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Discussing ISO 16063

Overview of Standards

Last month we talked about how three major standards apply to the world of dynamic sound and vibration measurement.  While most are familiar with the sweeping implications of ISO9000, many users are not aware of the level of detail available in ISO16063 specifically covering accelerometer calibration.  This month we’ll cover a basic overview of the framework of ISO16063 governing Methods for the calibration of vibration and shock transducers.

Part 1 of the standard covers the basic concepts and the overview of methods for the calibration of vibration and shock transducers.  Essentially, this standard covers the major performance/behavior characteristics of a vibration transducer and breaks them into two major classifications: direct response and spurious response.

Direct response is the transducer’s output to the primary input or measurand.  The sensing element of a vibration transducer is designed to measure the translational acceleration in a single direction.  (Triaxial accelerometers have three separate sensing elements to measure the acceleration in three orthogonal directions – essentially three individual sensors in one convenient package.)  Its direct response is the frequency response output of the transducer due to a mechanical vibration input aligned with its sensing axis.  Ideally, this includes testing for a flat frequency response in both magnitude and phase, as well as straight-line linearity over a given range of amplitude inputs.  In fact, the continued validation of this frequency response for magnitude and phase is the fundamental output of the regular calibration of your accelerometers.

Amplitude & Phase

A spurious response is the output of the transducer to any varying input other than that which is the input for the direct response – in this case the mechanical vibration aligned with its primary sensing axis.  This includes the following: temperature dependency, transient temperature sensitivity, transverse vibration sensitivity, rotational vibration sensitivity, strain sensitivity, magnetic sensitivity, sensitivity to mounting torque, etc.  Ideally, the transducer is designed to reduce or eliminate its spurious output in the users’ measurements.  Typically, manufacturers validate the sensor design by testing the transducer’s sensitivities to these spurious inputs during R&D and initial production.  Therefore, many of these tests are not governed by standardized testing methodologies.  Of the various spurious responses, transverse vibration sensitivity (often called cross-axis sensitivity) is one that users occasionally wish to test on their own.  For this reason, commercially available transverse calibration systems exist, as well as a standard (16063-31) covering it.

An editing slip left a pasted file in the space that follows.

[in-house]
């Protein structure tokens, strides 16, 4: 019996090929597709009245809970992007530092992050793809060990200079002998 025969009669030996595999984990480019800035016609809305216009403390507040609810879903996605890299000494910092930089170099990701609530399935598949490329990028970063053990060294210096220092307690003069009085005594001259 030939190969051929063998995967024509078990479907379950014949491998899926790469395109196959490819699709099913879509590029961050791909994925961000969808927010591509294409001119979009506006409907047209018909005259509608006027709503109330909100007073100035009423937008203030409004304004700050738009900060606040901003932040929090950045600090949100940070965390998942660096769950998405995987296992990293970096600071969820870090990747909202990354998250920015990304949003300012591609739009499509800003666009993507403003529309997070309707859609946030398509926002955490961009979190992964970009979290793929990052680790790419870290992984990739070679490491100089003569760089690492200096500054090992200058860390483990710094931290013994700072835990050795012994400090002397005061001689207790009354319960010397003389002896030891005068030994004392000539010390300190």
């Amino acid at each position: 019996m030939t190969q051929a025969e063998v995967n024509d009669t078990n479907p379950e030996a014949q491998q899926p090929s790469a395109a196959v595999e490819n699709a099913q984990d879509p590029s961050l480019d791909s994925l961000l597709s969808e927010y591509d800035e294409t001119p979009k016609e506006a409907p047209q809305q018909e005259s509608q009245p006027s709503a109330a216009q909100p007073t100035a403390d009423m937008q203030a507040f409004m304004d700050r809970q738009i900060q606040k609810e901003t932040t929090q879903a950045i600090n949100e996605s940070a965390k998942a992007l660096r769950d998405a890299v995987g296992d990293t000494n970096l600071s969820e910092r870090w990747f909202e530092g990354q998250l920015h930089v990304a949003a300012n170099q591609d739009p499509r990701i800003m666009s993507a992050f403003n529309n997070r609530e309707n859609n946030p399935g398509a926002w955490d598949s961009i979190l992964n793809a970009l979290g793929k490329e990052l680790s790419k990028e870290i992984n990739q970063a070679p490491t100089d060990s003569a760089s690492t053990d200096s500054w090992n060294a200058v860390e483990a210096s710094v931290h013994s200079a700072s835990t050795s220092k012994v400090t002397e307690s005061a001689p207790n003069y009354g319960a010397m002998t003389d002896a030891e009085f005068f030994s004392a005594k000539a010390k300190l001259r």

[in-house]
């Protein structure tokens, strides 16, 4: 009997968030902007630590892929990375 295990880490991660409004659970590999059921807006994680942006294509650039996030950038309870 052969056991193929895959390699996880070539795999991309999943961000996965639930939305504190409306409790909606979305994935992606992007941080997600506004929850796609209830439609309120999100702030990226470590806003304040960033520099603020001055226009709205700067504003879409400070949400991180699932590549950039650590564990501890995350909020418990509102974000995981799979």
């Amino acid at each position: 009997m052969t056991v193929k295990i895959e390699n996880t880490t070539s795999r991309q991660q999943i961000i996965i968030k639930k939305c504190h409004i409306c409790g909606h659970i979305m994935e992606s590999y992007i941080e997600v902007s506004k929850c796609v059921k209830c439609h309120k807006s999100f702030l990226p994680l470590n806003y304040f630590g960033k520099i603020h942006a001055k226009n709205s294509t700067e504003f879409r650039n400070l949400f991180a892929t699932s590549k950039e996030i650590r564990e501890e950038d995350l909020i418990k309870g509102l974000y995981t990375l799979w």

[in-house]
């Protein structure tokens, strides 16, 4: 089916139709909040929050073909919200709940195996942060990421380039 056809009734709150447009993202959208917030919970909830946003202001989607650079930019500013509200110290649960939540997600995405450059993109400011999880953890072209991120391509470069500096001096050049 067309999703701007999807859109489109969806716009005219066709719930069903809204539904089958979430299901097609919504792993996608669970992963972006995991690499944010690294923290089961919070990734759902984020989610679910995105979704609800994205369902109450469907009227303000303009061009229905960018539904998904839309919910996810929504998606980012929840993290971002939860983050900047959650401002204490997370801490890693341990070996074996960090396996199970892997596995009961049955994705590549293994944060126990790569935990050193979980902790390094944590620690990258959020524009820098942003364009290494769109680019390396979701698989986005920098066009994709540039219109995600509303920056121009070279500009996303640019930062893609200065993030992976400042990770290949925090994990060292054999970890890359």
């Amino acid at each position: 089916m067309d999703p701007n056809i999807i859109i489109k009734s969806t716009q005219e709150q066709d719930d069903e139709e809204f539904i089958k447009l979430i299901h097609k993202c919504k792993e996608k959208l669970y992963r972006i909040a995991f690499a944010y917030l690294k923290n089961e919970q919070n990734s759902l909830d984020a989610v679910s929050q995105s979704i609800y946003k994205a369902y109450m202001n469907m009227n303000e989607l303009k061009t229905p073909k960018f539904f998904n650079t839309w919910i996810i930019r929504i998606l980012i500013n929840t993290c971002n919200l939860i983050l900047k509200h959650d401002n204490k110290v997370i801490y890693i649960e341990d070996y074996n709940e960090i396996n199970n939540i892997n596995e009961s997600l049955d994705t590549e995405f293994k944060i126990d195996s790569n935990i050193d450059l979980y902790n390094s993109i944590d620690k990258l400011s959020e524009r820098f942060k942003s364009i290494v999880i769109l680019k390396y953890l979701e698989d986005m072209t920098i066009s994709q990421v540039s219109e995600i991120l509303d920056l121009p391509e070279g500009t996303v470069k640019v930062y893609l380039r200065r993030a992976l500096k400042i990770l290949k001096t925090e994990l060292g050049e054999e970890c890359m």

The final section of Part 1 of the 16063 standard covers the expression of uncertainties.  The area of uncertainties is probably the most intensive and most debated area of accelerometer calibration.   Besides being driven by human nature issues (like national pride among labs), the area of uncertainties continues to evolve as the dynamics of acceleration sensing and the calibration measurement process are better understood and advances are made in technology.  Current state of the art in primary calibration has measurement uncertainties around 0.2% to 1.5% depending upon frequency range.  Measurement uncertainties for typical secondary calibration are around 1% to 3% for comparison calibration systems.


Published Uncertainty (%)

10 Hz to 99 Hz

100 Hz

101 Hz to 920 Hz

921 Hz to 5000 Hz

5001 Hz to 10,000 Hz






Sample Expanded Uncertainty Table

The bulk of the remaining parts of the 16063 standard describe in detail various primary and secondary methodologies of calibrating a transducer’s frequency response, or its direct response as described previously.  A back-to-back comparison method is the most common way of accomplishing this accelerometer calibration, covered under 16063-21.  This calibration technique is generally used by transducer manufacturers on their production lines, as well as by metrology labs providing recalibration services.  Less common but higher accuracy primary methods include laser interferometry (covered under 16063-11) and reciprocity (covered under 16063-12).  Given a substantial price difference between commercially available laser primary calibration systems and back-to-back comparison calibration systems, the use of the higher accuracy primary calibration methods is generally limited to national metrology labs and some of the transducer manufacturers.

In the coming months, we’ll start to investigate the details of the most common methods of standardized calibration.  The table below provides an easy reference on the component parts of the standard. 

16063 standard for calibrating shock and vibration standards

a. –11 primary vibration calibration by laser interferometry
b. –12 primary vibration calibration by reciprocity
c. –13 primary shock calibration by laser interferometry
d. –15 angular vibration calibration by laser interferometry
e. –21 vibration calibration by comparison
f. –22 shock calibration by comparison to a reference
g. –31 testing of transverse sensitivity
h. –41 calibration of laser vibrometers

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